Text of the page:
Updated: Dec 4, 2021
As excitement for this year's 29th instalment of the French Film Festival UK continues to grow, Franco Files founder, Chris Thompson, sat down with festival director, Richard Mowe, to discuss the origins of the festival, what he's most excited about this year, and some of the other work they do to support and promote French/Francophone cinema. You can read more about Chris' own highlights from the programme in our review of the full line-up, which was published last week.
Chris Thompson - I think for most of us who have embraced French cinema, there was a particular scenario (and usually a particular film) that sparked our original interest. What was it for you?
Richard Mowe - As a child I fell off my cinema seat laughing at the antics of Jacques Tati (Jour de fête, Mon Oncle) and, of course, there was hardly any dialogue. Later, I was immersed in Truffaut, Malle, Godard, and the rest.
CT - What was the original inspiration for starting the festival, and what was it like trying to get things off the ground at that time? If this is the 29th instalment then you must have started before we had the Internet to rely on.
RM - The Festival began in Edinburgh and Glasgow during the European Council meeting in 1992, and the year after Glasgow had become European City of Culture. The city, among other events, hosted the European Film Awards and the FFF’s first patron, Jeanne Moreau, attended. At the time, only a handful of French and francophone titles were released in the UK, so the festival was started to help fill the gap. Now, of course, the situation has changed for the better, but there are still many exciting and original French-language titles that would not be seen on the UK’s big screens without the Festival’s support.
CT - How did you find the experience of running last year's festival virtually? Was it easier or harder than you expected, and what learnings are you taking from that time as we return to a more normal festival format?
RM - Although the Festival was hit by last year’s lockdowns, a few cinemas managed to have some screenings while a planned online programme proved highly successful - introducing the event to new audiences throughout the UK. Most online titles had pre-recorded interviews with directors and actors, and Isabelle Huppert, no less, provided a message of solidarity. Audience numbers across the board remained buoyant, thanks to the online presence. Some titles were reprised at the start of the year, and we had further online showings.
CT - What was the response like from distributors and filmmakers? Did you find they were keen to reach out and engage with their audiences post-pandemic?
RM - Despite lockdowns in France, the French industry continued to produce titles, and for this year’s edition we had a cornucopia of competing films vying for a place in the Festival, going back some two years. There was certainly a willingness among industry colleagues to participate once again - some directors are making the effort to attend in person including Bruno Dumont (France); Catherine Corsini (The Divide), Joachim Lafosse (The Restless); and Alexandre Astier (Kaamelott) while Jean-Pierre Améris and others will appear online.
CT - Obviously it's hard to pick a favourite, and with such a strong line-up it would be almost impossible, but were there any particular films that you went after right away or that took you completely by surprise?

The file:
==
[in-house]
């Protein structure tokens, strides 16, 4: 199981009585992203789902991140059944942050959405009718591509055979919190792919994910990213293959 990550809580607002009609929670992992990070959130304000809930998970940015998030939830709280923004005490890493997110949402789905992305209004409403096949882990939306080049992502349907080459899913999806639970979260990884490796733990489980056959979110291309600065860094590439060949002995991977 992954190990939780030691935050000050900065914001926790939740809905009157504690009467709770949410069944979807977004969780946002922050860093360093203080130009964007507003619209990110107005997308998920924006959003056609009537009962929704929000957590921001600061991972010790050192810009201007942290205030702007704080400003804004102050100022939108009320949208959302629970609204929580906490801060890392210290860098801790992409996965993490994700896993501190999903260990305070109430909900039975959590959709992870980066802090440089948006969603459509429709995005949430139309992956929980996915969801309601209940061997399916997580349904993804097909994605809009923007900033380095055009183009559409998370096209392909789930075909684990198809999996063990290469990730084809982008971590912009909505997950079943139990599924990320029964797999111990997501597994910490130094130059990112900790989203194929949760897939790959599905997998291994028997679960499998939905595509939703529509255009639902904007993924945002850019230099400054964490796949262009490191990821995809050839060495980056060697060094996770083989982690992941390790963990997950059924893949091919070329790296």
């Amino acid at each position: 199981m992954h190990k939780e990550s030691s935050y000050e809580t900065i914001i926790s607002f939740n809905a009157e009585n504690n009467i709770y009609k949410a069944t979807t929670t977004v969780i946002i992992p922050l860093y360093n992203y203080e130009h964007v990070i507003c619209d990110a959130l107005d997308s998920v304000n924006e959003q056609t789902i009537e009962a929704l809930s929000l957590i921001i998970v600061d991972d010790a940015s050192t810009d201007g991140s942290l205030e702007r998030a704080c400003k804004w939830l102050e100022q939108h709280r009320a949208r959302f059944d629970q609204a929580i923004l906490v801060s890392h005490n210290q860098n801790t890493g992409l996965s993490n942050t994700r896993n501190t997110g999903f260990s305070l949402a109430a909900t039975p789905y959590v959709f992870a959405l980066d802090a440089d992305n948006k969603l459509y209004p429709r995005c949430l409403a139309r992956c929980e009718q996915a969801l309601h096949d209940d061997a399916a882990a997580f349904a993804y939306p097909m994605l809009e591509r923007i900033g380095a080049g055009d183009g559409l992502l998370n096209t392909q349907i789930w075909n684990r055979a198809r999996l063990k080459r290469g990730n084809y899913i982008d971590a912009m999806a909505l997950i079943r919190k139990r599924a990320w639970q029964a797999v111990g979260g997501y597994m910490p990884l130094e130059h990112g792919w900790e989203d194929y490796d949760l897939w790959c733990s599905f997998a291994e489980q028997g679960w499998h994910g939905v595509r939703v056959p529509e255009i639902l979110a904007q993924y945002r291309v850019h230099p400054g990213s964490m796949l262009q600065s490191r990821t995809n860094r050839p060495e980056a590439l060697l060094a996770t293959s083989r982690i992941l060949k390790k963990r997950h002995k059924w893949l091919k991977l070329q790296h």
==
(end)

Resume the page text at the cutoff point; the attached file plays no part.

RM - I was bouleversé (or knocked out) by Catherine Corsini's The Divide, which takes place in the A&E department of a Paris hospital during the aftermath of a Gilets Jaunes protest. At breakneck speed, Corsini combines elements of cinéma verité and farce, turning a relentless gaze on France’s political and economic woes under the reign of President Macron, and the overworked and under-resourced hospital staff trying to cope in the worst of all possible worlds. At one point, patients are locked out from treatment because of the chaos inside. Great performances, too, from Valeria Bruni Tedeschi, Marina Foïs, and Pio Marmai.
CT - Outside of the usual festival programming, I know you and the team remain quite busy all year round. Can you tell us a little more about the activities you're engaged in between instalments?
RM - Outside Festival dates, we run screenings and special events, and work with a niche studio cinema close to our office space at the Summerhall TechCube in Edinburgh. It has now been re-equipped and has established a new audience. We often provide expertise to Festivals who seek to promote le cinéma français around the country, and are active at Festivals around Europe and elsewhere. Even outside the Festival we’re engaging with our followers, and produce regular and informative newsletters. We feel it is important that the Festival has a year-round presence, and we seek to build on that every year. Another important aspect of our activities is a vast schools programme, in which teachers and pupils can watch French-language screenings within a classroom setting, supported by learning packs prepared by the Festival - these are the audiences of tomorrow.
CT - Thanks for taking the time to speak with me about the festival, Richard. As I said in my review of the full line-up, last year's virtual event was the ultimate inspiration for me to finally launch Franco Files UK this year. Although it's still early days on my side, and the site is still developing, I'm so glad to have some small part in covering the 29th edition of your wonderful event.
This year's French Film Festival UK features over 30 titles (including UK premieres, exclusive previews, new talents, classics, and shorts) and opens at Ciné Lumière in London on November 3 with Bruno Dumont’s On a Half Clear Morning (France) starring Léa Seydoux, who can currently be seen in Daniel Craig's final Bond film, No Time To Die. For the full programme, please visit their website www.frenchfilmfestival.org.uk